Higa acknowledges that local roads now seem unpredictably congested outside of peak commutes for school and work. But one piece of advice, he says, always works: “If you can, take the freeway because there is less traffic and it actually runs smoother than the streets below.”
Traveling by air has also changed: more regulations, longer lines, no alcohol! (With the increase in long waits and aggressive behavior aimed at flight crews, maybe that makes sense.) Ask Mapu Faulkner. She’s been a flight attendant with Hawaiian Airlines for 23 years. She offers a combination of tips, both practical and philosophical. “Be patient. Be understanding of the complexities of air travel during these uncertain times.”
Faulkner suggests chatting with other passengers—social distance permitting—and being empathetic with those traveling with children or other stressors. “Try to be flexible and diplomatic,” recognizing that travel can be very difficult now. And remember that reusable water bottle and fill it just prior to boarding the plane. Since flight attendants are busy during and immediately after boarding, it might take a while before you get a beverage.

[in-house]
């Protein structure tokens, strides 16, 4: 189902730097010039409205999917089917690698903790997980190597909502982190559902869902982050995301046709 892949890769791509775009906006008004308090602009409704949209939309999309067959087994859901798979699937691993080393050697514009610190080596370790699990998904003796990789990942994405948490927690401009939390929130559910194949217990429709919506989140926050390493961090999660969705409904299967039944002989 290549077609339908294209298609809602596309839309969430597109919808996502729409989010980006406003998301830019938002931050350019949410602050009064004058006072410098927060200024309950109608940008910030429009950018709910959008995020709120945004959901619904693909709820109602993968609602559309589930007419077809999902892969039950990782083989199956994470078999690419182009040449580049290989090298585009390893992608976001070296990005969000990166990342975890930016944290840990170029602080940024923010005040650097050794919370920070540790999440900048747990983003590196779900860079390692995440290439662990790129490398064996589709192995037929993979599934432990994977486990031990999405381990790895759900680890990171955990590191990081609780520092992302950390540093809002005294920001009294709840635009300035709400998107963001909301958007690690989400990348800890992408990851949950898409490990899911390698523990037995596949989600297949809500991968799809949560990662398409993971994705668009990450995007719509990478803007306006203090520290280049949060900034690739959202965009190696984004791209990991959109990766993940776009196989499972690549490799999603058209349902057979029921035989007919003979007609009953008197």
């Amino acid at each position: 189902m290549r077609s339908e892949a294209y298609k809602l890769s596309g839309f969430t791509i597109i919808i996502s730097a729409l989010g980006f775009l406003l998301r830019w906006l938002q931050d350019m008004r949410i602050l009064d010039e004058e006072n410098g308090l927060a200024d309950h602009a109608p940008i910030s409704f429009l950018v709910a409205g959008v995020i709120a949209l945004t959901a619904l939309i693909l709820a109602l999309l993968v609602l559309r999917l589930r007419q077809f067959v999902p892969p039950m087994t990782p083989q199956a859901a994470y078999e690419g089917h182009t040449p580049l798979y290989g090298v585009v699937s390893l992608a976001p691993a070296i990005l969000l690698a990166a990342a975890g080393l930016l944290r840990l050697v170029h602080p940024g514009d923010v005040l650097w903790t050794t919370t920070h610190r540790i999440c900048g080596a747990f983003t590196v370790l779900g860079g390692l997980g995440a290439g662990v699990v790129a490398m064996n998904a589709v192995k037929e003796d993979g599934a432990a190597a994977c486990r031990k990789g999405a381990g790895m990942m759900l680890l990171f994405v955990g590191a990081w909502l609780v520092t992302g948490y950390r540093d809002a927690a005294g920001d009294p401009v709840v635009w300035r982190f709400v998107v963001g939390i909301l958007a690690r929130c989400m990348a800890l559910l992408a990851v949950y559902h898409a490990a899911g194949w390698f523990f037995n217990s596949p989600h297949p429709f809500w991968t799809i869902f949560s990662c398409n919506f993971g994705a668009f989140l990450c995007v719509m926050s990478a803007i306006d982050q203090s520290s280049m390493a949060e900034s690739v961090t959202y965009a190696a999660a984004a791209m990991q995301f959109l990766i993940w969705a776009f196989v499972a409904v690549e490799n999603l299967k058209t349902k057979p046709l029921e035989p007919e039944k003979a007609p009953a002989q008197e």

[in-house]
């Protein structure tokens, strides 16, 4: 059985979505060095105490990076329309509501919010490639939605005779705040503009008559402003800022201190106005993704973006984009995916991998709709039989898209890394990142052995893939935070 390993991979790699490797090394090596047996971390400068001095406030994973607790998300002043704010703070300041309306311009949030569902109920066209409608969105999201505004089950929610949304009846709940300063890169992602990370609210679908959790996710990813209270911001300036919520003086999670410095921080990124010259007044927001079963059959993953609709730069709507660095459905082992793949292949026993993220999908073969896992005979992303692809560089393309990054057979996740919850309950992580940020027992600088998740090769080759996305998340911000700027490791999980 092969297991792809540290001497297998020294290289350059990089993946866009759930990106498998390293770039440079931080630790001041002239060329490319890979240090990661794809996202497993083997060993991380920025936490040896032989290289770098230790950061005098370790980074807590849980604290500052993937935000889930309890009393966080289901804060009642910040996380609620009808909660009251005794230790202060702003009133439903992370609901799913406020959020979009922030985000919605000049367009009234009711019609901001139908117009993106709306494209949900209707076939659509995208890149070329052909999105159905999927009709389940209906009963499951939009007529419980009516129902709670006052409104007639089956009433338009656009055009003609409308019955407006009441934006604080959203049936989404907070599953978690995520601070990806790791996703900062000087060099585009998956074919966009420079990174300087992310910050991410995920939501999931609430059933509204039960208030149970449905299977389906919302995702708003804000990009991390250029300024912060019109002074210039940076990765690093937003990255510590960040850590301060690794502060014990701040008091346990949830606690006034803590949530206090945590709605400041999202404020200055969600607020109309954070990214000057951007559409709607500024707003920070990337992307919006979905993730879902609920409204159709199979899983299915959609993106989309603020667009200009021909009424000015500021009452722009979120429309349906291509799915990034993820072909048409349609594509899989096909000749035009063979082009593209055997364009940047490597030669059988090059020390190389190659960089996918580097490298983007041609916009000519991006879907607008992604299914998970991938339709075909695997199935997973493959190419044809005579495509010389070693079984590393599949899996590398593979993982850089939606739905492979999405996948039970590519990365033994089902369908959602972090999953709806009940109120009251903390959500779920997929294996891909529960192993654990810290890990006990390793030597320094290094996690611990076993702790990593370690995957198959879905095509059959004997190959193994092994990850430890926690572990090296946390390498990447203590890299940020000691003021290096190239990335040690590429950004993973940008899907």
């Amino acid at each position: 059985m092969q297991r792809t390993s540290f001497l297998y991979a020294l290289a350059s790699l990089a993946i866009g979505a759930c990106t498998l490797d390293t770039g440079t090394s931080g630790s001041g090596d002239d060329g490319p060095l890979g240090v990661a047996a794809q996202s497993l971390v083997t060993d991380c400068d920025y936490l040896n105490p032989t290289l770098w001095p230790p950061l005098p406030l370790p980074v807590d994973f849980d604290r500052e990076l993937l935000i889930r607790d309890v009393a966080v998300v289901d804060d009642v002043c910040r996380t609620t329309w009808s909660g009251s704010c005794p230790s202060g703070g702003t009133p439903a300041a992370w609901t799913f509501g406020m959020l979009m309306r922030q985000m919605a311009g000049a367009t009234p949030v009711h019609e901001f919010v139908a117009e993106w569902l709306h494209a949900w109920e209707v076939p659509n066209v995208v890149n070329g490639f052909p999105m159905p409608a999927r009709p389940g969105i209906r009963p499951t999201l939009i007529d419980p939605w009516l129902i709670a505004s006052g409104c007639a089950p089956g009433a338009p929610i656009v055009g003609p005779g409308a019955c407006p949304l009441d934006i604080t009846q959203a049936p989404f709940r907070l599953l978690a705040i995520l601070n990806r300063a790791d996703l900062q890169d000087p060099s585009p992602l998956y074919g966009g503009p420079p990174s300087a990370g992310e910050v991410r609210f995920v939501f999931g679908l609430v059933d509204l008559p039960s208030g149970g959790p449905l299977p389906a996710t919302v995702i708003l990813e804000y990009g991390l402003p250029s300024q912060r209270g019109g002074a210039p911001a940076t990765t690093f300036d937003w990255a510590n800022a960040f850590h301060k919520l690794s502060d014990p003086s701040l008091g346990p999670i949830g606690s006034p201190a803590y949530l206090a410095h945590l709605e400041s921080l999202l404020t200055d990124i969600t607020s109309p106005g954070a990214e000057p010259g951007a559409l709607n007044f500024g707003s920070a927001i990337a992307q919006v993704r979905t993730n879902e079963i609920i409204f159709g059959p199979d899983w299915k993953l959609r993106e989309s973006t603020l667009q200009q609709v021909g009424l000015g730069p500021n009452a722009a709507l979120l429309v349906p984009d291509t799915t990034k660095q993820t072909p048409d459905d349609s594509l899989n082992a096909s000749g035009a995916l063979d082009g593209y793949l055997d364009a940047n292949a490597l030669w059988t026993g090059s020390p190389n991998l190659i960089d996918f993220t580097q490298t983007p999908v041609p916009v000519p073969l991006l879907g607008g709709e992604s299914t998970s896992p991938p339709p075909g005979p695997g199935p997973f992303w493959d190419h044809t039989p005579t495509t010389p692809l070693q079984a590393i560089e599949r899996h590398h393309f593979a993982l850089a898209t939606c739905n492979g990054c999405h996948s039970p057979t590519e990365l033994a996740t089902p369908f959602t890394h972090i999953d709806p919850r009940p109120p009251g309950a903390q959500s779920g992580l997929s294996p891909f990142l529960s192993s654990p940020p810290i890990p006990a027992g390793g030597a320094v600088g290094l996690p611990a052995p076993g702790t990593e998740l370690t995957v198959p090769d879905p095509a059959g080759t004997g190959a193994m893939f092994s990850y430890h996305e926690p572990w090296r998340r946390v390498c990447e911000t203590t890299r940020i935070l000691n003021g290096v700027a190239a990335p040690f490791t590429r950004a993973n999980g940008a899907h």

And Faulkner reminds us of our good fortune of being local “and understanding the unique qualities of the Islands, as well as the balancing act of sharing our home while also protecting what’s special about it.” While the pandemic brought many challenges, she says, “I realized that strangers were smiling and saying hello while stopped at traffic lights.”
Common Cause’s Ma says Hawai‘i really is different from other places in that we can just pick up the phone and talk to our legislator or our council member and they will respond. “That is so unique about this state and this town. Just call them and tell them your needs,” Ma says, adding that lawmakers want to help, and know that each vote is important.